Now about 8 months post-treatment, Chuck says that the mild side effects disappeared some time ago. With a clean bill of health (Chuck’s PSA at diagnosis was 17; currently it’s 0**), he’s grateful to Dr. Patel and to the treatments made possible by the Hi·Art system. “TomoTherapy is the only way to go,” he says matter-of-factly.

    With a renewed sense of freedom, Chuck and Sandy have taken up traveling once again. For their next trip, they’ll drive down to Florida, then embark on a truly off-roads adventure.

    “We’re treating the whole family to a cruise. All three of our kids and their spouses, plus seven grandchildren,” Chuck says with a grin. “It will be quite a trip. We’re looking forward to it.”

    *Dr. Rakesh Patel is Assistant Professor of Human Oncology with the University of Wisconsin Medical School Faculty. He carries out treatments at UW Hospital & Clinics in Madison, Wisconsin.

    **Chuck’s follow-up regime includes check ups every three to six months and four shots of Lupron each year.

  • John

    This article is posted with permission from writer Alice, the Cambridge News and the family of John.

    The phrase “fit family” could have been coined for the John's family. Mum and dad are keen rowers; both their daughters are members of a triathlon club. And, as Saturday dawns, they won’t be slumbering under the duvet - they’ll be heading for the swimming pool, ready to rack up another 80 or 90 lengths.

    “It’s not always easy getting out of bed at 7.30am on a Saturday,” admits 13-year-old Jessica, laughing. “But once you’re in the pool it’s fine. And we all know we’re doing it for a good reason.”

    John's family, who live in Girton, each pledged to swim the equivalent of the Channel to raise cash for ACT, Addenbrooke’s Charitable Trust - more than 5,600 lengths between them.

    It is, explains dad John, a way of saying thank-you: diagnosed with prostate cancer less than a year ago, he is being treated at the Cambridge hospital. And he says he couldn’t have asked for better care.

    “When I was diagnosed it was a huge reality check,” says John, 46. “My first thought was: ‘What about the girls? Will they grow up without a daddy?’ But the team at Addenbrooke’s have been amazing. I’ve just finished my radiotherapy and, to be honest, I quite miss seeing them every day.”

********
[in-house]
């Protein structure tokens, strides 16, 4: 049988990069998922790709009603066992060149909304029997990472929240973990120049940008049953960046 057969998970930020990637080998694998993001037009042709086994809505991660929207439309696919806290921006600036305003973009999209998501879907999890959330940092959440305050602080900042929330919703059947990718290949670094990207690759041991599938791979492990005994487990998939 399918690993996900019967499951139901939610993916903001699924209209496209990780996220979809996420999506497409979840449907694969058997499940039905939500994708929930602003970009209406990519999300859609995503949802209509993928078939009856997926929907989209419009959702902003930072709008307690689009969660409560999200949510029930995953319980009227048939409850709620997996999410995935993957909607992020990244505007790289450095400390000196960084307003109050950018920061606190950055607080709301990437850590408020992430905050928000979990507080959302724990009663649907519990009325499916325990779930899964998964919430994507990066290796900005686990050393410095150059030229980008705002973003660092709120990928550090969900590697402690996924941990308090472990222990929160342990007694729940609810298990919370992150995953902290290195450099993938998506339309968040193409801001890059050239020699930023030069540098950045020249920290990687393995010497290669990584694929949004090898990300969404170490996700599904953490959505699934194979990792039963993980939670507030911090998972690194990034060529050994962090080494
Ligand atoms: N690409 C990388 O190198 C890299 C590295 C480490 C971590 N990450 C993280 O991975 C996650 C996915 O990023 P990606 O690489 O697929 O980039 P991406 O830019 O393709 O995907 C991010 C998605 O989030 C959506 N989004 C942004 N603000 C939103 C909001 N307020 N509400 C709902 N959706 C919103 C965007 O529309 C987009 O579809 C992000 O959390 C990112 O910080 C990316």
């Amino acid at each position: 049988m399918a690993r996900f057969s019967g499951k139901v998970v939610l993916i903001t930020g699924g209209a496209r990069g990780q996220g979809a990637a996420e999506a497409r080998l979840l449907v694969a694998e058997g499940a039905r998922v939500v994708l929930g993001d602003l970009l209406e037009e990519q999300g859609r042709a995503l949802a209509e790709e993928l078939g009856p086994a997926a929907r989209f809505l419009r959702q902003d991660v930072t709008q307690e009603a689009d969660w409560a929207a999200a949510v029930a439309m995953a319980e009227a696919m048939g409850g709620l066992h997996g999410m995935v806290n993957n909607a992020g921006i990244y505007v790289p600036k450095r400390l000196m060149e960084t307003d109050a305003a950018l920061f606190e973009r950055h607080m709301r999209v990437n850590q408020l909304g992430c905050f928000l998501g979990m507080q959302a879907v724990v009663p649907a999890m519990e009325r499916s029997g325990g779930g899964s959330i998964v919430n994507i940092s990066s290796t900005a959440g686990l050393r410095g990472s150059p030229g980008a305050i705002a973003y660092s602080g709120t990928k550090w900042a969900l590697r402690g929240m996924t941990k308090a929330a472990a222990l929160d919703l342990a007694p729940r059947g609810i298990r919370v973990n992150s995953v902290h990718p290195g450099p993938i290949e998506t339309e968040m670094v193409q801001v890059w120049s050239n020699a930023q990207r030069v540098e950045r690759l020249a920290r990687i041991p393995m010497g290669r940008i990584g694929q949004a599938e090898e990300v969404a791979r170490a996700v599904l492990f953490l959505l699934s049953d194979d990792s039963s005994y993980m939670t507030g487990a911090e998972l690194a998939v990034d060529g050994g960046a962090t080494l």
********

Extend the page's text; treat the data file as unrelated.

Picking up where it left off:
John, a businessman, first went to the doctor in January. “I found myself needing to wee more often,” he explains. “But it creeps up on you really slowly: you don’t notice that you’re getting up twice a night, then three times - you just starting thinking that’s normal.

    “My wife Catherine and I both row in the Bumps and I can remember having to jump out of the boat more frequently than usual. But I prevaricated: it wasn’t until Christmas, when we stayed in a very old house, that I thought: ‘I really have to get this checked out’. I was having to creep down the creaky old staircase four times a night.”

    John’s GP immediately referred him to Addenbrooke’s for tests, including a biopsy. The results showed he had an aggressive form of prostate cancer.

    A disease of a male reproductive gland, it is the most common form of cancer among men in the UK. The condition kills about 10,000 Brits each year but, thanks to advances in treatment, about seven in 10 newly diagnosed prostate cancer patients now survive beyond five years; in the 1970s it was only three in 10.

    “Telling the girls was the hardest thing,” says Catherine. “We waited until we knew the extent of the cancer; thankfully John didn’t have any secondaries. Both the girls have been brilliant. It made us think: ‘What if?’ . . .
    Three days after John was diagnosed I was cycling back from the school run and a car reversed out, nearly hitting me. I was going quite fast; it could have been very nasty. That confirmed my view that you have to take each day as it comes - because you never know.”